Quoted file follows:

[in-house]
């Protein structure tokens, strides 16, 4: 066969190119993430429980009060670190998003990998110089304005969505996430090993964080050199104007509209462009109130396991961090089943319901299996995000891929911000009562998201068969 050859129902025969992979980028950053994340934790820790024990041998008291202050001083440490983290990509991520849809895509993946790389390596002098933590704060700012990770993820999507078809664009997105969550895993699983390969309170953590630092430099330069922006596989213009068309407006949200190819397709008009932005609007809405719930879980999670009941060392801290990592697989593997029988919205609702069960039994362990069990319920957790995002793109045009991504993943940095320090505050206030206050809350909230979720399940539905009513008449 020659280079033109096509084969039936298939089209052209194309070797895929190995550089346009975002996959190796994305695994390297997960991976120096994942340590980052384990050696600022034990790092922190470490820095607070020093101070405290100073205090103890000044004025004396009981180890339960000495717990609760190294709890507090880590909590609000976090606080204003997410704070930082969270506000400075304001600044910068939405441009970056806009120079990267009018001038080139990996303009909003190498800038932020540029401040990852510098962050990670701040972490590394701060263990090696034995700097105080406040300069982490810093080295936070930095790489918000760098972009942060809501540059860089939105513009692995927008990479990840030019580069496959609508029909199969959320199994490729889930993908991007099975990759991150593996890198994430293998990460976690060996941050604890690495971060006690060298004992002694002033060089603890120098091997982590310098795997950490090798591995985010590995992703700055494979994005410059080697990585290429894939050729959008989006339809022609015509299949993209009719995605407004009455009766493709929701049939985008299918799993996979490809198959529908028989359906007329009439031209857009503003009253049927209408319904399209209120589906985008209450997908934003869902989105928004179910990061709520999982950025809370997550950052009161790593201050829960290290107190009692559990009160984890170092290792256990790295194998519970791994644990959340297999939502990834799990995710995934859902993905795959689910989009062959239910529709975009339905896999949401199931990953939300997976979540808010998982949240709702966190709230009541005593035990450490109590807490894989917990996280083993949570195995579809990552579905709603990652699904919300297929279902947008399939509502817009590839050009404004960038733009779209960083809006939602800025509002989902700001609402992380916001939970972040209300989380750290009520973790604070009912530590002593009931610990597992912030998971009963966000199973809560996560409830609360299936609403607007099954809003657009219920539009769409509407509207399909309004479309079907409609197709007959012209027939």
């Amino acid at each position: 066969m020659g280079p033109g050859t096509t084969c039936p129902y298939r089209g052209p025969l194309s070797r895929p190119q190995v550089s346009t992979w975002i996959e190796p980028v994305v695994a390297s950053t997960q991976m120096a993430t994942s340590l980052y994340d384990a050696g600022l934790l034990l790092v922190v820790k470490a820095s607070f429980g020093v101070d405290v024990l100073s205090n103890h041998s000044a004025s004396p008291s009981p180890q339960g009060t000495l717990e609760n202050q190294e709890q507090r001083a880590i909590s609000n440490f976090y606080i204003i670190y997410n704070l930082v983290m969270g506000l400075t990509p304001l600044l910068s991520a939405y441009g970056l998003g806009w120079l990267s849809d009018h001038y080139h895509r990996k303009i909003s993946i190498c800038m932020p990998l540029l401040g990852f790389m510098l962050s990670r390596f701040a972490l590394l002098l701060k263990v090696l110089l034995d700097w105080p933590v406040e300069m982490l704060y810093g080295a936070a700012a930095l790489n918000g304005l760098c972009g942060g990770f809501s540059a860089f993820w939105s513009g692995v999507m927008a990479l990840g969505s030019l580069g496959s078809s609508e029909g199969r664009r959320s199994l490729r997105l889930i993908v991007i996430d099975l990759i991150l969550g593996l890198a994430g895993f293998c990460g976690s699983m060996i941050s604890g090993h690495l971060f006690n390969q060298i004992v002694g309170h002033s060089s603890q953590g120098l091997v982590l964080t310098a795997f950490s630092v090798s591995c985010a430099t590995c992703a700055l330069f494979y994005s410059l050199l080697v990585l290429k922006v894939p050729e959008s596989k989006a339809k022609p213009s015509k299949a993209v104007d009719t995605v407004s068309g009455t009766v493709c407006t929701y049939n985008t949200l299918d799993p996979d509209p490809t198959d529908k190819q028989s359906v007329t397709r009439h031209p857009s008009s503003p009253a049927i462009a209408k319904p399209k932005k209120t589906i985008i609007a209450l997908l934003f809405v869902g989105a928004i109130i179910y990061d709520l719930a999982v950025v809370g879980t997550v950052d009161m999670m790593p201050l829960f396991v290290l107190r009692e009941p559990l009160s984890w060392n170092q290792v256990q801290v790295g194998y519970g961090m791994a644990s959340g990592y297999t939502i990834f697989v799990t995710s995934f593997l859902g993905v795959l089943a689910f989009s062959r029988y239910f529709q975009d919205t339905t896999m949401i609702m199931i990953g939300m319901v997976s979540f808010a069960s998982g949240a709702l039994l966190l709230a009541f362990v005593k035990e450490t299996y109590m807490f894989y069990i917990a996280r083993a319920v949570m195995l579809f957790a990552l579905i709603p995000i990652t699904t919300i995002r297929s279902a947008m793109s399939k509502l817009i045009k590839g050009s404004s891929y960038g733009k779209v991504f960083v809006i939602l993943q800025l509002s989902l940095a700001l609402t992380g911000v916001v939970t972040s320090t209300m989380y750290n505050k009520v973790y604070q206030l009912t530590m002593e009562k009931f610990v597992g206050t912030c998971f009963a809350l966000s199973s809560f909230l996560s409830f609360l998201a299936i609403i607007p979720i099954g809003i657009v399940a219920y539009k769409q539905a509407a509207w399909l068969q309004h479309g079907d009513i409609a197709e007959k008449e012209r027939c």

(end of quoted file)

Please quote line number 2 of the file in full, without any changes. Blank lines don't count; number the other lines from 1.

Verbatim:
């Protein structure tokens, strides 16, 4: 066969190119993430429980009060670190998003990998110089304005969505996430090993964080050199104007509209462009109130396991961090089943319901299996995000891929911000009562998201068969 050859129902025969992979980028950053994340934790820790024990041998008291202050001083440490983290990509991520849809895509993946790389390596002098933590704060700012990770993820999507078809664009997105969550895993699983390969309170953590630092430099330069922006596989213009068309407006949200190819397709008009932005609007809405719930879980999670009941060392801290990592697989593997029988919205609702069960039994362990069990319920957790995002793109045009991504993943940095320090505050206030206050809350909230979720399940539905009513008449 020659280079033109096509084969039936298939089209052209194309070797895929190995550089346009975002996959190796994305695994390297997960991976120096994942340590980052384990050696600022034990790092922190470490820095607070020093101070405290100073205090103890000044004025004396009981180890339960000495717990609760190294709890507090880590909590609000976090606080204003997410704070930082969270506000400075304001600044910068939405441009970056806009120079990267009018001038080139990996303009909003190498800038932020540029401040990852510098962050990670701040972490590394701060263990090696034995700097105080406040300069982490810093080295936070930095790489918000760098972009942060809501540059860089939105513009692995927008990479990840030019580069496959609508029909199969959320199994490729889930993908991007099975990759991150593996890198994430293998990460976690060996941050604890690495971060006690060298004992002694002033060089603890120098091997982590310098795997950490090798591995985010590995992703700055494979994005410059080697990585290429894939050729959008989006339809022609015509299949993209009719995605407004009455009766493709929701049939985008299918799993996979490809198959529908028989359906007329009439031209857009503003009253049927209408319904399209209120589906985008209450997908934003869902989105928004179910990061709520999982950025809370997550950052009161790593201050829960290290107190009692559990009160984890170092290792256990790295194998519970791994644990959340297999939502990834799990995710995934859902993905795959689910989009062959239910529709975009339905896999949401199931990953939300997976979540808010998982949240709702966190709230009541005593035990450490109590807490894989917990996280083993949570195995579809990552579905709603990652699904919300297929279902947008399939509502817009590839050009404004960038733009779209960083809006939602800025509002989902700001609402992380916001939970972040209300989380750290009520973790604070009912530590002593009931610990597992912030998971009963966000199973809560996560409830609360299936609403607007099954809003657009219920539009769409509407509207399909309004479309079907409609197709007959012209027939």